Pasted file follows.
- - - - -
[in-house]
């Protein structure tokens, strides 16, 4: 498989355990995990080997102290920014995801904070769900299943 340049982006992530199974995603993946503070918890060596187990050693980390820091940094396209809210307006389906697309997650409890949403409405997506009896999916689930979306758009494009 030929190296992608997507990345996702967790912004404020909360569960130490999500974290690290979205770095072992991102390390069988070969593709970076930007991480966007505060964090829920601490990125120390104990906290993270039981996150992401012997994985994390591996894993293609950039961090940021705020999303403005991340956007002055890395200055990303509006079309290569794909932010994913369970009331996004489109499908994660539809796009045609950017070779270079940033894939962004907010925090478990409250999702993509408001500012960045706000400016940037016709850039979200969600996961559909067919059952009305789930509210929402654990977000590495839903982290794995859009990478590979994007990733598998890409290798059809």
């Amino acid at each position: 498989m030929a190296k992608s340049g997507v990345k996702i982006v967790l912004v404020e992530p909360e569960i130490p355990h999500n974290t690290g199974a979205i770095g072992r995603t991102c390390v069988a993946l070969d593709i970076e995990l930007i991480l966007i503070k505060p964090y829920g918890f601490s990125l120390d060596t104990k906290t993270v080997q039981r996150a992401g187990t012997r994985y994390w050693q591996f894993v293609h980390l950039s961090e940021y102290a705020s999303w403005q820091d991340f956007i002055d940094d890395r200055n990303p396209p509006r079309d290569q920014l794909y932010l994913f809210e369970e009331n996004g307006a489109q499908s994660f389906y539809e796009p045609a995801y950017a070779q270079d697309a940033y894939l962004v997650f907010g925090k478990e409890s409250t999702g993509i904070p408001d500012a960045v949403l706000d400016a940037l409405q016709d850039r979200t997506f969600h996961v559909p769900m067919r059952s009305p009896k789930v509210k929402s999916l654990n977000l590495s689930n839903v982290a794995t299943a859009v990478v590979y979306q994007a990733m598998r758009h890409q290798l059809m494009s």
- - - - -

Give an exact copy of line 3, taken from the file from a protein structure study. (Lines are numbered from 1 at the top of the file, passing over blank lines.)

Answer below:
């Amino acid at each position: 498989m030929a190296k992608s340049g997507v990345k996702i982006v967790l912004v404020e992530p909360e569960i130490p355990h999500n974290t690290g199974a979205i770095g072992r995603t991102c390390v069988a993946l070969d593709i970076e995990l930007i991480l966007i503070k505060p964090y829920g918890f601490s990125l120390d060596t104990k906290t993270v080997q039981r996150a992401g187990t012997r994985y994390w050693q591996f894993v293609h980390l950039s961090e940021y102290a705020s999303w403005q820091d991340f956007i002055d940094d890395r200055n990303p396209p509006r079309d290569q920014l794909y932010l994913f809210e369970e009331n996004g307006a489109q499908s994660f389906y539809e796009p045609a995801y950017a070779q270079d697309a940033y894939l962004v997650f907010g925090k478990e409890s409250t999702g993509i904070p408001d500012a960045v949403l706000d400016a940037l409405q016709d850039r979200t997506f969600h996961v559909p769900m067919r059952s009305p009896k789930v509210k929402s999916l654990n977000l590495s689930n839903v982290a794995t299943a859009v990478v590979y979306q994007a990733m598998r758009h890409q290798l059809m494009s």